Advice and Strategies for Forming Our Children in the Faith

September 14, 2018

The following is my weekly letter to the Bishop Chatard parent community:

I would like to thank those parents that were able to attend last night’s presentation, Keeping Faith Alive at Home. I hope you found it worthwhile. It is an important topic. At a time when so many are questioning the Church and looking for a reason to walk away, it is important that we stay connected to our faith and lay a solid foundation that will enable our children to do the same. My goal was to present ideas and strategies that are practical rather than theoretical.

Beginning today, and continuing for the next couple of weeks, I will be summarizing the information from last night’s presentation.

What follows are the first few points:

I began by sharing a few common mistakes parent make when it comes to the faith formation of their children. First, they relinquish their formation responsibilities, shifting them to the school – “It’s a Catholic school – that’s their job!” Maybe that is done out of laziness, but more likely it comes from a place of uncertainty – “Do I know my faith well enough to teach it to my children?”

Second, some parents think of faith as a things-to-do checklist. Once they have “forced” their children to go to Mass on Sunday, they consider their work done.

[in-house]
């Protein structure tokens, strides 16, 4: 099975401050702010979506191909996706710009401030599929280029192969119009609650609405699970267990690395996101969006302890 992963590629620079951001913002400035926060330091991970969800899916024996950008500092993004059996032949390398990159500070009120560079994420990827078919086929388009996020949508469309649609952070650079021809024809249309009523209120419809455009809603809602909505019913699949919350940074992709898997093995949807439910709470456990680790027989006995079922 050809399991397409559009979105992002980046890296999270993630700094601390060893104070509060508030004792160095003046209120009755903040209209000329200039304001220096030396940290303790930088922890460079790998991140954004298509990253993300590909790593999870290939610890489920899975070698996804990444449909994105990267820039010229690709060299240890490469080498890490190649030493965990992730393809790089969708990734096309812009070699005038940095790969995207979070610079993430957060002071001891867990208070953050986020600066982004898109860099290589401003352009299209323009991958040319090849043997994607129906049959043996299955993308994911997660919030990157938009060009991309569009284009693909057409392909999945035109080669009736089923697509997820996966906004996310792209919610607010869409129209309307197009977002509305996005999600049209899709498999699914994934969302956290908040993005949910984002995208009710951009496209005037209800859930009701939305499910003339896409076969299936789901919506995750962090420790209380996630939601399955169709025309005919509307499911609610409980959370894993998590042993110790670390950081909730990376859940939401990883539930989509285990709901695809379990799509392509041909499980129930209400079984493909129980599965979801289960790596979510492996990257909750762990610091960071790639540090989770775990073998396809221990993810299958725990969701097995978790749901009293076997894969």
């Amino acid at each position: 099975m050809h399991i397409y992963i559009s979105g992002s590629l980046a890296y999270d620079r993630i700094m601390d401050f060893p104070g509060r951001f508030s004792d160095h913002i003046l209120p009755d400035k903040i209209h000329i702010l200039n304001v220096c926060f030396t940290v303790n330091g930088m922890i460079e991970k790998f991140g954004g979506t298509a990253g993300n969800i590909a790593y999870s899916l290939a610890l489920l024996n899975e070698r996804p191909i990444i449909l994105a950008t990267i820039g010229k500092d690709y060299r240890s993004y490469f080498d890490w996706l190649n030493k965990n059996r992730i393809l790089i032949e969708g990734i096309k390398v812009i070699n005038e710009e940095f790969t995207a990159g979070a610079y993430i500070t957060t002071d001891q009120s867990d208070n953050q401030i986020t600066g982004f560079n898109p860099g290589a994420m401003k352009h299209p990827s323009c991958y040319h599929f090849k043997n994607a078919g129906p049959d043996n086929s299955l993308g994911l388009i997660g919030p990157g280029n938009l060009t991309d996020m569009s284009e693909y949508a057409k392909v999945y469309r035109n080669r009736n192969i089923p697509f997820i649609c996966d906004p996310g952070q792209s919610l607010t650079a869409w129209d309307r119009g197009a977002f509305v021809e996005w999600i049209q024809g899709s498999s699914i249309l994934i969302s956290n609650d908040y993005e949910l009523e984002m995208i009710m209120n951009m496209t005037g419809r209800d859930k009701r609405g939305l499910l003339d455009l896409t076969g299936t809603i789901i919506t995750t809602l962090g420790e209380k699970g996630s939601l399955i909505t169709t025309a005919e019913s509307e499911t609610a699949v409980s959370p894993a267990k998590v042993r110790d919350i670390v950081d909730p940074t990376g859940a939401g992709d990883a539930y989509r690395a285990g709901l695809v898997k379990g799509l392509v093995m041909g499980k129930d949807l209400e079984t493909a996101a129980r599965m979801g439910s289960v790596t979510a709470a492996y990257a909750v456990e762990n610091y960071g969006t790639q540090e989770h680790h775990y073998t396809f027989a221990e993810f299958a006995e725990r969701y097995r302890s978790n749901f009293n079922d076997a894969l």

Finally, as the battle of formation continues, and we appear to be losing, we throw in the towel. Then we roll the dice, hoping our children will make faith a priority later – “when they get married or have kids of their own.” Are we willing to leave that to chance?

I then began sharing some advice and practical ideas parents can use to help in forming their children in the faith. I encouraged them to make the ideas their own – adapt them to their own family situation.

#1 – Be a student of your faith

The more comfortable and knowledgeable you are about your faith, the better equipped you are to share it with others. Every Catholic home should have a copy of the Catechism of the Catholic Church readily accessible. You don’t have to read it cover to cover or memorize it, but it should be available when you want to clarify a point or when a question arises – “I’m not sure what the Church teaches on that topic. Let’s look it up together.”

There are many other great resources out there. Bishop Barron’s Word on Fire website is especially helpful. It offers information on a variety of Catholic faith topics. Bishop Barron is a gifted presenter and has a way of explaining complex teachings in simple, easy-to-understand language.

Read, stay current, ask questions – dig into your faith. Show your children that knowledge and truth serve as powerful armor in the fight for our faith.

I will continue next week with some specific ideas to consider and strategies to employ.

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